What is it about?
Does the history of our languages match the history of our genes? Charles Darwin thought yes, others said no. More than 7000 languages are spoken in the world. This linguistic diversity is transmitted from one generation to the other, as we learn the language of our parents. The transmission of languages can be compared to the transmission of biological traits and genes, suggesting similar evolutionary paths. But languages can be learned not only from the parents, but also from other groups and peers. Are languages and genes tied together in human history? With a global database linking linguistic and genetic data we found a large number of matches but also widespread and systematic mismatches, in around 20% of the cases.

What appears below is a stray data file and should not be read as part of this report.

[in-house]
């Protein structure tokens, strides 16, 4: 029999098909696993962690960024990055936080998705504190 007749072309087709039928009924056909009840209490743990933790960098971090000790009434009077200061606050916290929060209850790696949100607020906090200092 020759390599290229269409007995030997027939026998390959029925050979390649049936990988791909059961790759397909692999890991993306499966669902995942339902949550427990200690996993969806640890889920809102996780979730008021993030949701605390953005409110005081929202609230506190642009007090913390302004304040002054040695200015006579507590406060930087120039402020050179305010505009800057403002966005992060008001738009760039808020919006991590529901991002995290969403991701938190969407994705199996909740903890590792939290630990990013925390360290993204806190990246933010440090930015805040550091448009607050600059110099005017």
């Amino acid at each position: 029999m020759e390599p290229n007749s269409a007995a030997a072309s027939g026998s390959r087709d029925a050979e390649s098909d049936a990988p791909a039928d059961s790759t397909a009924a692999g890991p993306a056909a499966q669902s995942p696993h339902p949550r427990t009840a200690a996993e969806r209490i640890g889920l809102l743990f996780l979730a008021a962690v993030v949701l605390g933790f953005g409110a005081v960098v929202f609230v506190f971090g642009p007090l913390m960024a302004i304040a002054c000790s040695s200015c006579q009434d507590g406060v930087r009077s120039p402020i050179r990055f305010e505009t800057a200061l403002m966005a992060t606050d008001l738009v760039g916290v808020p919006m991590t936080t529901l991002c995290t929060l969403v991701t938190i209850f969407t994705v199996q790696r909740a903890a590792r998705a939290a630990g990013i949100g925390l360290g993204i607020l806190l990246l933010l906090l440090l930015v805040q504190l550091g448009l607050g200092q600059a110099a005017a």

Photo by Amador Loureiro on Unsplash
Why is it important?
The identification of mismatches is key to understanding human evolution. Genetics can help to reconstruct human demography and trajectories, which can be confronted with the evolution of other cultural traits.
Read the Original
This page is a summary of: A global analysis of matches and mismatches between human genetic and linguistic histories, Proceedings of the National Academy of Sciences, November 2022, Proceedings of the National Academy of Sciences, DOI: 10.1073/pnas.2122084119.
You can read the full text:
The following have contributed to this page